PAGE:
Here’s where the disconnect between theory and experiment lies. In theory, because neutrinos have a non-zero rest mass, it should be possible for them to slow down to non-relativistic speeds. In theory, the neutrinos left over from the Big Bang should have already slowed down to these speeds, where they’ll only be moving at a few hundred km/s today: slow enough that they should have fallen into galaxies and galaxy clusters by now, making up approximately ~1% of all the dark matter in the Universe.
But experimentally, we simply don’t have the capabilities to detect these slow-moving neutrinos directly. Their cross-section is literally millions of times too small to have a chance at seeing them, as these tiny energies wouldn’t produce recoils noticeable by our current equipment. Unless we could accelerate a modern neutrino detector to speeds extremely close to the speed of light, these low-energy neutrinos, the only ones that should exist at non-relativistic speeds, will remain undetectable.
And that’s unfortunate, because detecting these low-energy neutrinos — the ones that move slow compared to the speed of light — would enable us to perform an important test that we’ve never performed before. Imagine that you’ve got a neutrino, and you’re traveling behind it. If you look at this neutrino, you’ll measure it moving straight ahead: forward, in front of you. If you go to measure the neutrino’s angular momentum, it will behave as though it’s spinning counterclockwise: the same as if you pointed your left hand’s thumb forward and watched your fingers curl around it.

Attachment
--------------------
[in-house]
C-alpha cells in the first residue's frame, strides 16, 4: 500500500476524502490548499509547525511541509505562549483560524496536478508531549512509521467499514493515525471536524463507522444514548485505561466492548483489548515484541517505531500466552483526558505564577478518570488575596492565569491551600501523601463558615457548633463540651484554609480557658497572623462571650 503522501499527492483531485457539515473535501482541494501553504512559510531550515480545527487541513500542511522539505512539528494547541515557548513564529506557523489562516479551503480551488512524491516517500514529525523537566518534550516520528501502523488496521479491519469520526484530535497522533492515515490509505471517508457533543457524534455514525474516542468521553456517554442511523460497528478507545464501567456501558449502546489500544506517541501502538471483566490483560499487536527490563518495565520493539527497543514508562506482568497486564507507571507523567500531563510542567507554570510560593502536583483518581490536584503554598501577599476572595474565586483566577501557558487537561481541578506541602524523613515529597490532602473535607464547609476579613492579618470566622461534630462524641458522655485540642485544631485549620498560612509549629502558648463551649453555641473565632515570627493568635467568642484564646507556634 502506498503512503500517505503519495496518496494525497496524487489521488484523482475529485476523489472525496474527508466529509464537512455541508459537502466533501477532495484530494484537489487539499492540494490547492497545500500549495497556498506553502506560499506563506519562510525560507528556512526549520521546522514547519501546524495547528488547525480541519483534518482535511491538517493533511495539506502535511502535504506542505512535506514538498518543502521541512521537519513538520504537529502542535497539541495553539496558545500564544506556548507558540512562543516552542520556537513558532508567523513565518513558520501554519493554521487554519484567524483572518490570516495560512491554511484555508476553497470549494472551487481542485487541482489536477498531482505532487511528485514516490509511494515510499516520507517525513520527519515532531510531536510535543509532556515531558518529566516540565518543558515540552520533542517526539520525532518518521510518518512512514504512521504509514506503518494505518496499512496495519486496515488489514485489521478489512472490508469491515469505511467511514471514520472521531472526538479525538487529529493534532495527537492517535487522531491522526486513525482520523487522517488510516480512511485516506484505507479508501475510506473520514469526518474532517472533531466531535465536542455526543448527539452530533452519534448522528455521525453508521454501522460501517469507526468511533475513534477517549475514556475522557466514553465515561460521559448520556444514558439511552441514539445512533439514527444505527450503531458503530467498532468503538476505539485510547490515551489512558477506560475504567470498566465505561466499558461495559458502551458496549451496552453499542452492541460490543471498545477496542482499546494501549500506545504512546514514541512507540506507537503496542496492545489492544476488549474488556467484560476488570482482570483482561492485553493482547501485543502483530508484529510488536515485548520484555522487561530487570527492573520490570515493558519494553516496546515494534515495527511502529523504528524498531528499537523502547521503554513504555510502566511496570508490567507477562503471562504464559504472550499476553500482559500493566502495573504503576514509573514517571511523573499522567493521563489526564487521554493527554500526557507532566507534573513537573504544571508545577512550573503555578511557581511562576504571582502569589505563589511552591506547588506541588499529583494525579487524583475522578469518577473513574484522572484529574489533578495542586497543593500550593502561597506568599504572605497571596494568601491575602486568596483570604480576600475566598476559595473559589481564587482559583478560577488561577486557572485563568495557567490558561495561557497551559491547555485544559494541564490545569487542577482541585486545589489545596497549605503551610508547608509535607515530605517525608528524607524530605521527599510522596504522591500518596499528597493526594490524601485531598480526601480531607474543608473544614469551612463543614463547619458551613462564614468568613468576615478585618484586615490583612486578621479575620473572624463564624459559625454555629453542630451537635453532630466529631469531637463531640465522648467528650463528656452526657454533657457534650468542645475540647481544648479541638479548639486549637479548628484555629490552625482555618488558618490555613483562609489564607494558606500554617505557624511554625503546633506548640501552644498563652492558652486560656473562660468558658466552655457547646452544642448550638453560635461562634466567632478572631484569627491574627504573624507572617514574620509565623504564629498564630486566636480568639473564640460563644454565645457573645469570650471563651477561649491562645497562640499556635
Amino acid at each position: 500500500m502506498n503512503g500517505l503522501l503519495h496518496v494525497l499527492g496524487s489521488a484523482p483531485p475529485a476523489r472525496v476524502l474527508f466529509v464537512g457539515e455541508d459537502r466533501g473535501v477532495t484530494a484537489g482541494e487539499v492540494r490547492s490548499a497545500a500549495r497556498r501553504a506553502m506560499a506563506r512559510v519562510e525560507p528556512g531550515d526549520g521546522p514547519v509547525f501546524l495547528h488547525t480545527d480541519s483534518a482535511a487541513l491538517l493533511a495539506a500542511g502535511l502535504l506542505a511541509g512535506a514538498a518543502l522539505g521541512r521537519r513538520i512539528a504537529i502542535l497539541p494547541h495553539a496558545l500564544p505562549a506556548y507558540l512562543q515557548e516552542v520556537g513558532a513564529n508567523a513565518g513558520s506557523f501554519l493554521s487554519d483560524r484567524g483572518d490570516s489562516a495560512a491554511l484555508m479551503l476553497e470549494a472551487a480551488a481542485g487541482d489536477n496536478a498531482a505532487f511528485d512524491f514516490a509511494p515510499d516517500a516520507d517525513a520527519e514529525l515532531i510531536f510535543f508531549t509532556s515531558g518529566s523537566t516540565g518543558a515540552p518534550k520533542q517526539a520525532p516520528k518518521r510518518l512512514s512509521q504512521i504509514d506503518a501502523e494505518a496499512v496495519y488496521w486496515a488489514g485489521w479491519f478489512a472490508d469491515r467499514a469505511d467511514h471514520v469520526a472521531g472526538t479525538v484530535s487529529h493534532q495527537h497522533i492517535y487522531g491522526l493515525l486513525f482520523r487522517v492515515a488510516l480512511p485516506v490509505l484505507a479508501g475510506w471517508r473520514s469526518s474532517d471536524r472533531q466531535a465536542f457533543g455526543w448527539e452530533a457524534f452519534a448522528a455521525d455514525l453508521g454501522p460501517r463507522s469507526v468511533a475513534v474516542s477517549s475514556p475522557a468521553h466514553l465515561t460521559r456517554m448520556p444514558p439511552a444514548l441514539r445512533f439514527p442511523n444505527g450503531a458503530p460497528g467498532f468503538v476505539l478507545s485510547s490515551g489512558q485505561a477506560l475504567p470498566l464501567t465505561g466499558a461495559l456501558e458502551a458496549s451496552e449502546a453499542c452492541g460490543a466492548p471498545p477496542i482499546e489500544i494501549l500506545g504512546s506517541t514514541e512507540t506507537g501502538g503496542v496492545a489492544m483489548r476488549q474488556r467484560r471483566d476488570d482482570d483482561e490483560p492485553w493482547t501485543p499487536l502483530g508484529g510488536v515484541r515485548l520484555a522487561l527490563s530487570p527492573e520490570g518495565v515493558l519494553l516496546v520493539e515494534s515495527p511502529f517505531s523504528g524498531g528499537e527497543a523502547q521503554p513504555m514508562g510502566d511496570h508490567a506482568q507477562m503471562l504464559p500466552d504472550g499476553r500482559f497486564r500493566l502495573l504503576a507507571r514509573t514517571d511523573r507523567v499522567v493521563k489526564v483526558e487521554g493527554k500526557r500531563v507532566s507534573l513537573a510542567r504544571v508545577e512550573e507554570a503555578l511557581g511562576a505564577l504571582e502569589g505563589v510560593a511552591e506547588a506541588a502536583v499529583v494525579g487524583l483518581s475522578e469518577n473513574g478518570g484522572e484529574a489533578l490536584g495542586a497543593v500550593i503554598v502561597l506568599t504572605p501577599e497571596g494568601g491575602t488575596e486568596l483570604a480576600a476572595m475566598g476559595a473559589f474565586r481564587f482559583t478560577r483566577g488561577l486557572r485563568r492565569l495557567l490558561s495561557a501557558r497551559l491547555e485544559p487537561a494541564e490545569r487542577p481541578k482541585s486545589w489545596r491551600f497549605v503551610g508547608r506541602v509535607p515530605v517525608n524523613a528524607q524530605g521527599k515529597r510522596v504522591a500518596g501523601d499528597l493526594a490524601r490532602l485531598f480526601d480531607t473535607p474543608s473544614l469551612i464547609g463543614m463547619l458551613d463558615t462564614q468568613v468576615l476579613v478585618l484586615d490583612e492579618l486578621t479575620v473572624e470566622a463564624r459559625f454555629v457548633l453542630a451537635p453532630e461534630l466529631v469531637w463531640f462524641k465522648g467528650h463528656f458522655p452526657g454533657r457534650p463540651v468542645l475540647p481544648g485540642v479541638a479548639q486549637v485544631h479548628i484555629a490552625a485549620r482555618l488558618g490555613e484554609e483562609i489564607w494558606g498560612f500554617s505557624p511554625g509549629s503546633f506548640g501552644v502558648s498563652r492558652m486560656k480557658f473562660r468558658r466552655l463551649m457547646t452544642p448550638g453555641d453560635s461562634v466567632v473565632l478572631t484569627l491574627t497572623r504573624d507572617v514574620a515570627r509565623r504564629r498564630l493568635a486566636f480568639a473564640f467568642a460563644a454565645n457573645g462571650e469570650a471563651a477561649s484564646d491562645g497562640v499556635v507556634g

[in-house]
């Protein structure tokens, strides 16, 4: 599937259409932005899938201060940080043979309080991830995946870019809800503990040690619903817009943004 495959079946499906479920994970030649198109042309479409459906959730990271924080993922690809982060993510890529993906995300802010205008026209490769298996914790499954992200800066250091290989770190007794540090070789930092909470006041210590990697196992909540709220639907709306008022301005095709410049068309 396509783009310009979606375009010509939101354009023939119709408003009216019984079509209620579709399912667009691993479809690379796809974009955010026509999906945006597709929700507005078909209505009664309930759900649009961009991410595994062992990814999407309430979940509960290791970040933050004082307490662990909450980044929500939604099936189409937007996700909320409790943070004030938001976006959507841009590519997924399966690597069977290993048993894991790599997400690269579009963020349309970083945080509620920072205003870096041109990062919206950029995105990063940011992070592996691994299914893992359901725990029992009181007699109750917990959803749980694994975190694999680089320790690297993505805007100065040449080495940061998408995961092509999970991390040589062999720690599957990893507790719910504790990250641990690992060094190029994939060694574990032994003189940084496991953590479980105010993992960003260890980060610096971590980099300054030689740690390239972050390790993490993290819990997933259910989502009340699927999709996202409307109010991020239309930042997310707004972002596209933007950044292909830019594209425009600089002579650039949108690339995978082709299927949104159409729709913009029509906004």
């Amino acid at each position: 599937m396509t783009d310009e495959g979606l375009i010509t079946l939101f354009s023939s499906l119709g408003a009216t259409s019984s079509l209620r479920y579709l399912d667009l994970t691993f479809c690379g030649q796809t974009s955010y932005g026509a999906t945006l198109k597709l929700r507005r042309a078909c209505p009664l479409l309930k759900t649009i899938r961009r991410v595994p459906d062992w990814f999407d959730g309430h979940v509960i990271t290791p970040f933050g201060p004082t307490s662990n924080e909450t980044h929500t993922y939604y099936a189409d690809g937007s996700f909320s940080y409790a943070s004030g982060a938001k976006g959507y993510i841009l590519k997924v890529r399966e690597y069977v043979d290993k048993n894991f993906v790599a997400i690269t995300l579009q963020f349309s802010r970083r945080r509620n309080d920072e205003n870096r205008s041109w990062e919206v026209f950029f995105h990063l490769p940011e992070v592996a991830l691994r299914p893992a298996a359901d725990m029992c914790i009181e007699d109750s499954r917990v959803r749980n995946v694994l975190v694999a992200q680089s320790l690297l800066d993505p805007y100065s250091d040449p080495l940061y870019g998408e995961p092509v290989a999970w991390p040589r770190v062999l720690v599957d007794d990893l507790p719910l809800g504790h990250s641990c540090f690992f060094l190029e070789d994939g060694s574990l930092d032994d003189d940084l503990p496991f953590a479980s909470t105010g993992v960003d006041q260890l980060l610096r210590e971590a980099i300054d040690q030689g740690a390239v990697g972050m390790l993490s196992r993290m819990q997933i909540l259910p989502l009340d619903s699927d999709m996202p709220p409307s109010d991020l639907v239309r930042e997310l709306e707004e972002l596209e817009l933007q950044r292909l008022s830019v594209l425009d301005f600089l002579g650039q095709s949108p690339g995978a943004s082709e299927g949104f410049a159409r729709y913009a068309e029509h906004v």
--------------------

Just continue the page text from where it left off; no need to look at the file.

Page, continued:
If the neutrino always moved at the speed of light, it would be impossible to move faster than the neutrino. You’d never, no matter how much energy you put into yourself, be able to overtake it. But if the neutrino has a non-zero rest mass, you should be able to boost yourself to move faster than the neutrino is moving. Instead of seeing it move away from you, you’d see it move toward you. And yet, its angular momentum would have to be the same, in the counterclockwise direction, meaning you’d have to use your right hand to represent it, rather than your left.
This is a fascinating paradox. It seems to indicate that you could transform a matter particle (a neutrino) into an antimatter particle (an antineutrino) simply by changing your motion relative to the neutrino. Alternatively, it’s possible that there really could be right-handed neutrinos and left-handed antineutrinos, and that we’ve just never seen them for some reason. It’s one of the biggest open questions about neutrinos, and the capability to detect low-energy neutrinos — the ones moving slow compared to the speed of light — would answer that question.